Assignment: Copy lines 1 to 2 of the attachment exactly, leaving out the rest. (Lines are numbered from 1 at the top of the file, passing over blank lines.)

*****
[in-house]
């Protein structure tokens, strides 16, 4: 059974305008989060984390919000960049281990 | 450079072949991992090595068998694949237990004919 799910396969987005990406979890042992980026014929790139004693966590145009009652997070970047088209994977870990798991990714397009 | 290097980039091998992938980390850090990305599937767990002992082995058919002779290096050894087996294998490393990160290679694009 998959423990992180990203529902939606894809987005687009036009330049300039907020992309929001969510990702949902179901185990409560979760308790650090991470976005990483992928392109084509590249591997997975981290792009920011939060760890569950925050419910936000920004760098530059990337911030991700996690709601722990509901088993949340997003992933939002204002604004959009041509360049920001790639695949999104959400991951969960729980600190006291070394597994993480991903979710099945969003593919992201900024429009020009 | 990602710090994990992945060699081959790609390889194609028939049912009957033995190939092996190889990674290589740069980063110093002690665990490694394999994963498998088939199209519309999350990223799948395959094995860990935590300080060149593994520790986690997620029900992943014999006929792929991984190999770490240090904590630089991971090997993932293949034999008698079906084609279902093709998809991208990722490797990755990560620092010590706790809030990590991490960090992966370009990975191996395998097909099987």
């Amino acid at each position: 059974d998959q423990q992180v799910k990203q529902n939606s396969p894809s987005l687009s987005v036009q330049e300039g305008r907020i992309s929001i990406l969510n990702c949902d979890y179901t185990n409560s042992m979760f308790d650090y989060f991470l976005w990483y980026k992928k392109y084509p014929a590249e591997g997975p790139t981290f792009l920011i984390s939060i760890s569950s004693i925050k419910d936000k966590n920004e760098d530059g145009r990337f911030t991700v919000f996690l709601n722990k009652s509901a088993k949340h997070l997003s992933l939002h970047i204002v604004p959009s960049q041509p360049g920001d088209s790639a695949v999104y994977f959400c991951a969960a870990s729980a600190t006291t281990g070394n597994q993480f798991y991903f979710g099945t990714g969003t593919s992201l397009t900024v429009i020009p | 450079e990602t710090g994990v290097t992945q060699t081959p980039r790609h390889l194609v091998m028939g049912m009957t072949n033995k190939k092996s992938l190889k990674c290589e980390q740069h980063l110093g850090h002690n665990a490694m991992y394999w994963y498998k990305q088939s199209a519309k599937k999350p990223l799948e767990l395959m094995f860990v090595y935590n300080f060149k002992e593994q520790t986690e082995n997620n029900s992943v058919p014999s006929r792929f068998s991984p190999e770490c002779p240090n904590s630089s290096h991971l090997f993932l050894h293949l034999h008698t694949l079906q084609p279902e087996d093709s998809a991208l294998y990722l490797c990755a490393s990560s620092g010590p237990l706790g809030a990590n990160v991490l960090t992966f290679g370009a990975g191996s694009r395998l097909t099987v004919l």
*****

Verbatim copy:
[in-house]
């Protein structure tokens, strides 16, 4: 059974305008989060984390919000960049281990 | 450079072949991992090595068998694949237990004919 799910396969987005990406979890042992980026014929790139004693966590145009009652997070970047088209994977870990798991990714397009 | 290097980039091998992938980390850090990305599937767990002992082995058919002779290096050894087996294998490393990160290679694009 998959423990992180990203529902939606894809987005687009036009330049300039907020992309929001969510990702949902179901185990409560979760308790650090991470976005990483992928392109084509590249591997997975981290792009920011939060760890569950925050419910936000920004760098530059990337911030991700996690709601722990509901088993949340997003992933939002204002604004959009041509360049920001790639695949999104959400991951969960729980600190006291070394597994993480991903979710099945969003593919992201900024429009020009 | 990602710090994990992945060699081959790609390889194609028939049912009957033995190939092996190889990674290589740069980063110093002690665990490694394999994963498998088939199209519309999350990223799948395959094995860990935590300080060149593994520790986690997620029900992943014999006929792929991984190999770490240090904590630089991971090997993932293949034999008698079906084609279902093709998809991208990722490797990755990560620092010590706790809030990590991490960090992966370009990975191996395998097909099987």